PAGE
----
How Nether portals work is a mystery to a lot of people. Sometimes they bring you to the right exit, but sometimes they bring you to an entirely different place!
Fortunately we have the /nethercoords command that tells you exactly where to place your portal in the other world, based on your current position. For example, if you are in overworld and you are where you want to place a portal, simply type the command, write down the coordinates, go to the Nether, and place the portal at those coordinates.
When you pass through a Nether portal from the overworld, Minecraft divides your X and Z coordinates in half (meaning every step you take in the Nether, you actually walk 8 blocks in the overworld), calculating the "ideal exit location." Now, the reason why you don't end up in the right place all the time is because Minecraft doesn't immediately place you at this ideal exit location; instead, it looks for another Nether portal nearby up to some distance, which might be quite aways away!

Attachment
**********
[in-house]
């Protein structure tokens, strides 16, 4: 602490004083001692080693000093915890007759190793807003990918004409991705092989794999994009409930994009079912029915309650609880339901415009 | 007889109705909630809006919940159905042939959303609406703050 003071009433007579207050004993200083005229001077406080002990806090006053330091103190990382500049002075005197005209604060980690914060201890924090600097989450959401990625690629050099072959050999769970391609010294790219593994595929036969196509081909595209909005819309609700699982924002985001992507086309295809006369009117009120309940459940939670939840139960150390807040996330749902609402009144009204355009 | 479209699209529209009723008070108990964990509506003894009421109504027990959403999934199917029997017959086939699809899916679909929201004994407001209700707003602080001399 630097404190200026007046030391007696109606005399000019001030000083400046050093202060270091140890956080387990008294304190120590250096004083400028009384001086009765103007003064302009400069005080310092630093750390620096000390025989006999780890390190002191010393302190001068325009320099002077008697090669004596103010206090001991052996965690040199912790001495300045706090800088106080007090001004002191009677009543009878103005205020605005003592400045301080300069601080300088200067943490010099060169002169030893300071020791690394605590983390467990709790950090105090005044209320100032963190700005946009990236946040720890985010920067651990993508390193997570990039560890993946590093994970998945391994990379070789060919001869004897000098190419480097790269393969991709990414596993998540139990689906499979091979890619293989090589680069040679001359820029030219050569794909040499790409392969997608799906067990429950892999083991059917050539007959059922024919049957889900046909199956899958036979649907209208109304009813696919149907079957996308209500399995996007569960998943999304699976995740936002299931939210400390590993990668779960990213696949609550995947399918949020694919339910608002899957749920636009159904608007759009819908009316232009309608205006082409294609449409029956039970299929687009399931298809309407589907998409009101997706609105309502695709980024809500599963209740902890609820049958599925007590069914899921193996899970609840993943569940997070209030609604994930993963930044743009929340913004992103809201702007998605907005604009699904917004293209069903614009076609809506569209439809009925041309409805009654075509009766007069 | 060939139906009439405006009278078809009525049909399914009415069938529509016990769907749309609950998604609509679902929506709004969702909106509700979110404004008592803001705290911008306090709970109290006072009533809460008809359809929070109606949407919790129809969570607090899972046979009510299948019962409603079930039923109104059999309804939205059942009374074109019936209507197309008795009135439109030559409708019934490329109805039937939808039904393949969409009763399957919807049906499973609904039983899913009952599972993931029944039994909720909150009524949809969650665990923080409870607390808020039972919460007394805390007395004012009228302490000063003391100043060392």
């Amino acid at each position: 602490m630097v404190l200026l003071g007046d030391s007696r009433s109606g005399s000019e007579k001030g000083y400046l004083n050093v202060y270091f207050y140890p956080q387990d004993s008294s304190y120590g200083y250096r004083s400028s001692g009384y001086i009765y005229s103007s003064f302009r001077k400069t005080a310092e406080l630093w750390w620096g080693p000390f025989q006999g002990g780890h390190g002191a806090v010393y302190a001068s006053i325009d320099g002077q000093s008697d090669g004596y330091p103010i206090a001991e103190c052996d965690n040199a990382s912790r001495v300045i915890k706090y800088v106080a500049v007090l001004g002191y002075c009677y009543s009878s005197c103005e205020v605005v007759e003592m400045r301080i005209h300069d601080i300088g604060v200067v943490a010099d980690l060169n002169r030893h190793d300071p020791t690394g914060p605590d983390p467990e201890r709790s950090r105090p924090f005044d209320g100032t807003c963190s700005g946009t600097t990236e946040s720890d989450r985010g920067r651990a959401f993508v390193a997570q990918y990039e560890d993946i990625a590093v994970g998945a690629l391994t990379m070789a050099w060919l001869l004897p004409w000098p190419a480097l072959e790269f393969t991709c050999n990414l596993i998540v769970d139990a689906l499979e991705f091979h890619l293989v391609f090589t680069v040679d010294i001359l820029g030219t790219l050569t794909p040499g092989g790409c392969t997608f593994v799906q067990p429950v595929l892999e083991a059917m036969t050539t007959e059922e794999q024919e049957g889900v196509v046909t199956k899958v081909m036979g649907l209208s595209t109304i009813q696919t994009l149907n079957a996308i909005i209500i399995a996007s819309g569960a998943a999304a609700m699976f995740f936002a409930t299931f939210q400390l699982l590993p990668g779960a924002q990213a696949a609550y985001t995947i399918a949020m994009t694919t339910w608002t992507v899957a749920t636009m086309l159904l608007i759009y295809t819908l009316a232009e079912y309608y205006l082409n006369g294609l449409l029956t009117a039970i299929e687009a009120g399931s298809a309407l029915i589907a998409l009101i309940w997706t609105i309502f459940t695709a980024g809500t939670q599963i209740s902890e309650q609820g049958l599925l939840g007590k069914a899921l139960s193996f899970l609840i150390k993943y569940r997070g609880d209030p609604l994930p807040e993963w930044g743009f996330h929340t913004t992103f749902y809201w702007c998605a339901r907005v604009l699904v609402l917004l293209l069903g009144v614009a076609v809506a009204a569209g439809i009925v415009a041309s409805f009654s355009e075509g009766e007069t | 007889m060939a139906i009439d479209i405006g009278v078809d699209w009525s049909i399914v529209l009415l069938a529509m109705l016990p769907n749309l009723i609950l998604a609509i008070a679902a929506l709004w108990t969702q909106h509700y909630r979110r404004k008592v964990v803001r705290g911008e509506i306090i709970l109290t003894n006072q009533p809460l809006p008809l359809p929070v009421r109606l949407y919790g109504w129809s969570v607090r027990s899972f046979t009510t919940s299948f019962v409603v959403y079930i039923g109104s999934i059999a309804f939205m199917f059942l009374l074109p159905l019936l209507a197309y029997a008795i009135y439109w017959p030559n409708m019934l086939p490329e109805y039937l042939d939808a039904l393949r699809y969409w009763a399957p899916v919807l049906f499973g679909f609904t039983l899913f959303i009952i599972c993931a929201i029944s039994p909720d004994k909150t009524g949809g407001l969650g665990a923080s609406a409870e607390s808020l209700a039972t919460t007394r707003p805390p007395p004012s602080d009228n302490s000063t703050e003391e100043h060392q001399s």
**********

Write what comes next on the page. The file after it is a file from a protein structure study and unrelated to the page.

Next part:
If there is no existing portal on the other side, you'd think that Minecraft would create a portal at the ideal exit location, but it actually instead chooses a random location nearby to place the portal. This is not a problem if there's only portal in an area, but if there are two or more portals, those random locations mean that the first Nether portal created might actually later be closer to the second overworld portal created!
The only way to fix this mixup is to make sure the portal on the other side is as near as possible to the ideal exit location, so the nearest portal on the other side is always the one that you want. The /nethercoords command calculates this ideal exit location for you (to be placed on the other side).